An illustration of a woman in a desert looking to the side
Frances McDormand as Fern, who traverses the American West with all the stoicism of a 19th-century pioneer.

The omnicrises of the past 12-plus months have so profoundly dampened American spirits that I think of our collective gloom as “2020-induced dysphoria.” Even the world of film, a fantasyscape for many, could not evade the thrashes of the last year: As more studios delayed releasing big, populist tentpoles, viewers continuously lost out on the chance to enjoy fun action flicks and low-stakes comedies that might have helped offset some of the woes of pandemic isolation. Thus, many of the movies that did debut in 2020 were the types one could only describe as “misery porn”—smaller but heavier features that navigated topics such as abuse, genocide, injustice and dementia, among other pounding horrors. Only a masochist could marathon them.

Yet, Chloé Zhao’s neo-Western drama Nomadland, about a widow who loses her livelihood and becomes a van-dwelling drifter, also happens to be the most life-affirming film of 2020. Far from exploitative, the film avoids mawkish and sensationalist tropes, instead relying on the breathtaking naturalism of its setting (and largely nonprofessional supporting cast) to tell the story of an aging woman finding solace on the open road. It won  two Golden Globes and is an Oscar nominee for best picture.

A book jacket showing a woman in a lawn chair in the desert with the title Nomadland


A film by Chloé Zhao
Based on the book by Jessica Bruder ’00
Searchlight Pictures

The film is adapted from journalist Jessica Bruder ’00’s 2017 nonfiction book of the same name, which chronicles the subculture of largely white, older Americans who traverse the U.S. seeking gig work. (It was the June 2018 feature for the Amherst Reads book club.) The film version dramatizes and specificizes its source material, focusing on an invented protagonist inspired by these post-Great Recession survivalists. Zhao’s resolutely independent Fern (Frances McDormand) bears the grit and stoicism of a 19th-century pioneer shielded only by a covered wagon.

Fern has lost it all. Her husband, to illness. Her house, to economic devastation. Her job and community, to the caprices of capitalism. In 2011, following the dissolution of the Nevada mining town where she lived, Fern purchases a second-hand van and modifies the interior to serve as her new residence. (Bruder took the same approach for research purposes, christening her van “Halen” before following her subjects across the Western states.) We observe Fern retooling nearly every inch of the vehicle for maximum storage and functionality: Each possession must now carry a pragmatic purpose beyond a mere sentimental one. Shorn of vanity, she crops her hair and bundles herself in denim, flannel and canvas. McDormand exudes as much tender vulnerability as she does taciturn self-sufficiency while nurturing Fern’s nascent calluses.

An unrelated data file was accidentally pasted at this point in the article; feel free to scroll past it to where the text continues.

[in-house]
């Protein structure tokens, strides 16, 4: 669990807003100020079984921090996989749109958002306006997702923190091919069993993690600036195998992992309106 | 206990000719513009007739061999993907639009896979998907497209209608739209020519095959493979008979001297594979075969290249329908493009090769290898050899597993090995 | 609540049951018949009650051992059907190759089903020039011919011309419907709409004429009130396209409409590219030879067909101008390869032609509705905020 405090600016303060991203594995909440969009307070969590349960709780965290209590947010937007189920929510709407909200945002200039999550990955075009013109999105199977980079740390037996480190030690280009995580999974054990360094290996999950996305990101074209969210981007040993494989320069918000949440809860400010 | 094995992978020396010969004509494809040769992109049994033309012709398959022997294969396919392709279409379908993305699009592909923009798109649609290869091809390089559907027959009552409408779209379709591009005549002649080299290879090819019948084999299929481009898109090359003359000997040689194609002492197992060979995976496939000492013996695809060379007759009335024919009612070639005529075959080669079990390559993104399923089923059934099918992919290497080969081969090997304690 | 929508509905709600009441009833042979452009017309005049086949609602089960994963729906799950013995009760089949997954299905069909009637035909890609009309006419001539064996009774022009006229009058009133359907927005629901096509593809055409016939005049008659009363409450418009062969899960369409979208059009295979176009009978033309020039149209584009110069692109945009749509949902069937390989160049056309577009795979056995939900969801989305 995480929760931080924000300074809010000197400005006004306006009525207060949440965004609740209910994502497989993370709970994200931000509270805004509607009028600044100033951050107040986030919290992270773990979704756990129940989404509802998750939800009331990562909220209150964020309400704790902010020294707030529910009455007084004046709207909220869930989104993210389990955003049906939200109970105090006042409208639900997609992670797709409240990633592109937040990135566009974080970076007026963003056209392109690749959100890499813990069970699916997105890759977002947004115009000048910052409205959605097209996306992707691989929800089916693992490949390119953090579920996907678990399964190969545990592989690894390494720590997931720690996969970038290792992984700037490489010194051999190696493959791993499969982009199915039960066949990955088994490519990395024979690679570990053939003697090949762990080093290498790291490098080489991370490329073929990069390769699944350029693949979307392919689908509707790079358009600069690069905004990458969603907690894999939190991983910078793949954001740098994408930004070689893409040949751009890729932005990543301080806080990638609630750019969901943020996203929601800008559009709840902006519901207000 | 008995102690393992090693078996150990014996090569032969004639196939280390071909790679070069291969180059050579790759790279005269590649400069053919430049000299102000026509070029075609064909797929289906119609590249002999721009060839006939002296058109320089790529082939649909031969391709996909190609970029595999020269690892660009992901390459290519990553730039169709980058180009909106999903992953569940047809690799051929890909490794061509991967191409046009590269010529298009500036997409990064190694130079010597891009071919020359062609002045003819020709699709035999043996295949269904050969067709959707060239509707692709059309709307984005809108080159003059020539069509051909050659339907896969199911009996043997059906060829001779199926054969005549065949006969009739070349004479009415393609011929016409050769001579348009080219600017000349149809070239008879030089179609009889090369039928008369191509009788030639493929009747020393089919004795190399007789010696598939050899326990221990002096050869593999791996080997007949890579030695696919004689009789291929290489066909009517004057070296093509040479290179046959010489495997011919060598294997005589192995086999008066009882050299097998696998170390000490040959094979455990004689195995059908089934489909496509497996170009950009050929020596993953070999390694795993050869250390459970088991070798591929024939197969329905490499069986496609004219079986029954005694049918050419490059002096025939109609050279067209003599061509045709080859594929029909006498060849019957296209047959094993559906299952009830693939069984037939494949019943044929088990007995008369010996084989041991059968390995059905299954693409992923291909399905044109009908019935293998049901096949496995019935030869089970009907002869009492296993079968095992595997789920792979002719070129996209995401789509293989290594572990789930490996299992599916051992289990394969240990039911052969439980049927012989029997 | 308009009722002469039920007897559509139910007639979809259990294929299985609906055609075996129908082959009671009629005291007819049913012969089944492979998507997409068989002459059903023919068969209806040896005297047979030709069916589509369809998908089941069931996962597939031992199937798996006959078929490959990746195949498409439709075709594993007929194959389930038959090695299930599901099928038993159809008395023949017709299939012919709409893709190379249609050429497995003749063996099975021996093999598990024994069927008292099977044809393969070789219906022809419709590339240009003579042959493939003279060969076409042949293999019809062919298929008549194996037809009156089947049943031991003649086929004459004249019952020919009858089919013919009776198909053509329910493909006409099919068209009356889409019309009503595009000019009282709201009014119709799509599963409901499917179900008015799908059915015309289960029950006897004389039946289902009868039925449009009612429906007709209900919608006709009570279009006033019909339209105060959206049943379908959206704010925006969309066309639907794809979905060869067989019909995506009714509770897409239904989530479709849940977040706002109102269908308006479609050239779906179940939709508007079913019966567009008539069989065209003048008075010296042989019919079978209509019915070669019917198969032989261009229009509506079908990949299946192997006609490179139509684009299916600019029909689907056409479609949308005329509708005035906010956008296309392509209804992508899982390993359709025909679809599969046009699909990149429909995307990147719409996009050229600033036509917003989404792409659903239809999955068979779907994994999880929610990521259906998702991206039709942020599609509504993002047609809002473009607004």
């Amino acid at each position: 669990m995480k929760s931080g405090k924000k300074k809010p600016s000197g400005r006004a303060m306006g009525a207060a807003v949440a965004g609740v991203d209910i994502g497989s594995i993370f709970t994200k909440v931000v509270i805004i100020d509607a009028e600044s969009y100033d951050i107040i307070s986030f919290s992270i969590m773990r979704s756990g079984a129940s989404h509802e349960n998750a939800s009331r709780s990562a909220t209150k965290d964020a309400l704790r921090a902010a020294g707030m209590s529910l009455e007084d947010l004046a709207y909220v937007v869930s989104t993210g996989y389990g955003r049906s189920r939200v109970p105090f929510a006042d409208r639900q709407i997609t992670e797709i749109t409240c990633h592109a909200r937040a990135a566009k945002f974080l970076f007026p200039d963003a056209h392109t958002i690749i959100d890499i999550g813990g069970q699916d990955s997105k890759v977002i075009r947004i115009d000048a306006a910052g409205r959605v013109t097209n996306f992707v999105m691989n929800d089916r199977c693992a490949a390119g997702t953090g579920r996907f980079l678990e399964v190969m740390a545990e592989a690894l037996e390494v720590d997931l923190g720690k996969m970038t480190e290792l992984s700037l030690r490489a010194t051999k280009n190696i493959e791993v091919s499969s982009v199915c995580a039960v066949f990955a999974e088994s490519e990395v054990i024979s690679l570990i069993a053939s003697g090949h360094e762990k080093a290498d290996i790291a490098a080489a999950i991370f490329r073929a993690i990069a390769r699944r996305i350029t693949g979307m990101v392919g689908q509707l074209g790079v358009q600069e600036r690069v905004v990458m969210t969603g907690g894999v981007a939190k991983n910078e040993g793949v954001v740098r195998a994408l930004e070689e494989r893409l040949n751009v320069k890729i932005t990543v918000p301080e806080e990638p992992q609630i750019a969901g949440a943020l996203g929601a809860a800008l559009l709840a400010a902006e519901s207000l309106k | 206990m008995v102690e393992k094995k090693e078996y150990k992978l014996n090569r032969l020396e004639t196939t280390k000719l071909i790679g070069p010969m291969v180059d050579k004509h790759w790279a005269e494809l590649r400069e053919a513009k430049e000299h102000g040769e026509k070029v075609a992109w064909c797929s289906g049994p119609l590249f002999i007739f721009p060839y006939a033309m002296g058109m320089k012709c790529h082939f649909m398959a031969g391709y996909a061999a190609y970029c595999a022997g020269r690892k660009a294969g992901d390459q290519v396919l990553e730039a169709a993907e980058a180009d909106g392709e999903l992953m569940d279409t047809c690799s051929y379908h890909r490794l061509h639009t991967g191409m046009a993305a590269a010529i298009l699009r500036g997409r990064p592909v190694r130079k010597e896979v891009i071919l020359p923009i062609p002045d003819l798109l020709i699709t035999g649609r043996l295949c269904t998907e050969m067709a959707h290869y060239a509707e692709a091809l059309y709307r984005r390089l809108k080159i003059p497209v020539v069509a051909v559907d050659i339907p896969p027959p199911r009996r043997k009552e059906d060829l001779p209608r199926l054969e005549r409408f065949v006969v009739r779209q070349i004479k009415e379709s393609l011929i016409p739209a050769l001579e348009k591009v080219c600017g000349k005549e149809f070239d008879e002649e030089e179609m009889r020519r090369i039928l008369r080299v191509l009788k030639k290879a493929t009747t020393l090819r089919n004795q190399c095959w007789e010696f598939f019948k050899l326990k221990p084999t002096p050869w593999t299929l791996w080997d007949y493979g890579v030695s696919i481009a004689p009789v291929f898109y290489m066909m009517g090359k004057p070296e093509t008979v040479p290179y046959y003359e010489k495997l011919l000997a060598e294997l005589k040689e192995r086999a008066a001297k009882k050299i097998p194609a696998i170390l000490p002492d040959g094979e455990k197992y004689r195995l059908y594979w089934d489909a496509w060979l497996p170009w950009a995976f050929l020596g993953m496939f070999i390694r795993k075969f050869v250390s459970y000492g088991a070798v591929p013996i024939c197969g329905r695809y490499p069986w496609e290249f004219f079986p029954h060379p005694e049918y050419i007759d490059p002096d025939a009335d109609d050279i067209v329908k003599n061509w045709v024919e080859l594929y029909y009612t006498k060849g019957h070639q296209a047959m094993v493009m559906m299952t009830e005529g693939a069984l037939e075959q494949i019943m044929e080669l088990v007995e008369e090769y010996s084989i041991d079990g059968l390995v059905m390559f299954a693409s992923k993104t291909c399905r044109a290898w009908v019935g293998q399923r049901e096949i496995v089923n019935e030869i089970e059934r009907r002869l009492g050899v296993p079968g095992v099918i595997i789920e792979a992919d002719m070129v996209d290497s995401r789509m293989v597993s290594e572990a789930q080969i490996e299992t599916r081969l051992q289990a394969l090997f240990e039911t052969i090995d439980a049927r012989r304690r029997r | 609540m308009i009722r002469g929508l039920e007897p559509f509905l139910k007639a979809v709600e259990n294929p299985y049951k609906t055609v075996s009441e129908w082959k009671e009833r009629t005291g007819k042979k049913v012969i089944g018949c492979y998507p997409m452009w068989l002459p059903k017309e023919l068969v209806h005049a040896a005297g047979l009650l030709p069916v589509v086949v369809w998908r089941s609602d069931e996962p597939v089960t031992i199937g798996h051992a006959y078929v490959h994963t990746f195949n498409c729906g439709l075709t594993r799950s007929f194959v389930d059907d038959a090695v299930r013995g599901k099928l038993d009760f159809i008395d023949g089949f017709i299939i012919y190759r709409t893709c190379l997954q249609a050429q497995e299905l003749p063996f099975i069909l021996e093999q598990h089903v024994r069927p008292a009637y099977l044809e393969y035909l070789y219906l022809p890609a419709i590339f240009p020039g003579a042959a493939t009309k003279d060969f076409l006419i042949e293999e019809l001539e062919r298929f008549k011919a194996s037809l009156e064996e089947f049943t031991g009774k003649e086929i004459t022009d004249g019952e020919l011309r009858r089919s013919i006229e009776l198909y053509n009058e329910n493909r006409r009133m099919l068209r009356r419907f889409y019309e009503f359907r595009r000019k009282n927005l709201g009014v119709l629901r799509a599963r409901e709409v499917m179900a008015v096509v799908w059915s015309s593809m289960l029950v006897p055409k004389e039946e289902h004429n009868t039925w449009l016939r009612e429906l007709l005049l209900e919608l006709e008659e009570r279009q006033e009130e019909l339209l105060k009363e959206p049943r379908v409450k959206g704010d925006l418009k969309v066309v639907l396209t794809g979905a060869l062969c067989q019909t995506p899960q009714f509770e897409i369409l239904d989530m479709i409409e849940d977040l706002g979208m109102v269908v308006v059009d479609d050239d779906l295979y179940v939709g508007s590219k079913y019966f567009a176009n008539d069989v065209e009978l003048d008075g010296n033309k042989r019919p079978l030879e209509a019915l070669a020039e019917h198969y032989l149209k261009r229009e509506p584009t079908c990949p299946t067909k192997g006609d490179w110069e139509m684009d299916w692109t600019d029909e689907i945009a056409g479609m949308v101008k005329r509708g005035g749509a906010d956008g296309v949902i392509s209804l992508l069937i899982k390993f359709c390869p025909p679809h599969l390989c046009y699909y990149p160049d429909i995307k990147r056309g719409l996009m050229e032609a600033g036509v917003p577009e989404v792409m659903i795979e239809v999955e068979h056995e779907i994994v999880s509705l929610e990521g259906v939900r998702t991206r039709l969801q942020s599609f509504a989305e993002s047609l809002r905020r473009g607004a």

Fern sets off across the American West, securing seasonal work as an Amazon warehouse laborer and a campgrounds coordinator, among other laborious short-term roles. (In her book, Bruder documents former retirees who pick fruit, fry hamburgers and guard oil fields, all for low wages.) Fern communes with fellow nomads, sharing supplies and survival strategies. She sleeps at rest stops and in parking lots. Her friendships are deeply felt, but fleeting, as no one ever migrates along the same routes. Most of these secondary characters are played by real-life wanderers, including Bruder’s interviewees Linda May and Swankie. Fern eventually develops a cagey affection for David (David Strathairn, Williams ’70), a hound dog of a man who retreated into nomadism to escape past shames.

Nomadland thrives via its microcosmic details and its macrocosmic beauties. Zhao (Mount Holyoke ’05) homes in on the minutiae of Fern’s everyday life, her camera and editing technique eagerly nibbling at the everyday objects that make this space a home, like an all-purpose bucket or a set of treasured heirloom dishes. But, for as deeply as she immerses us in Fern’s condensed habitat, Zhao also widely exposes us to the all-encompassing hugeness of the American landscape. Fern crosses looming rock towers and oceanic grass plains and infinite mauve skies.

In one of the most memorable sequences, the lens captures her illuminated under an ombré sunset as she breathes in the solitude and enormity of the desert around her. For a moment, she looks as sly as the goddess Diana herself. Fern doesn’t pity herself or lament her misfortunes. Instead, she revels in her liberation. We learn later in the film that she was never destined to stay in one place, that she bristles at stagnation. She’s not homeless but “houseless.” For others, putting down roots leads to growth. For Fern, roots lead to rot.

Bahr is a film and TV critic.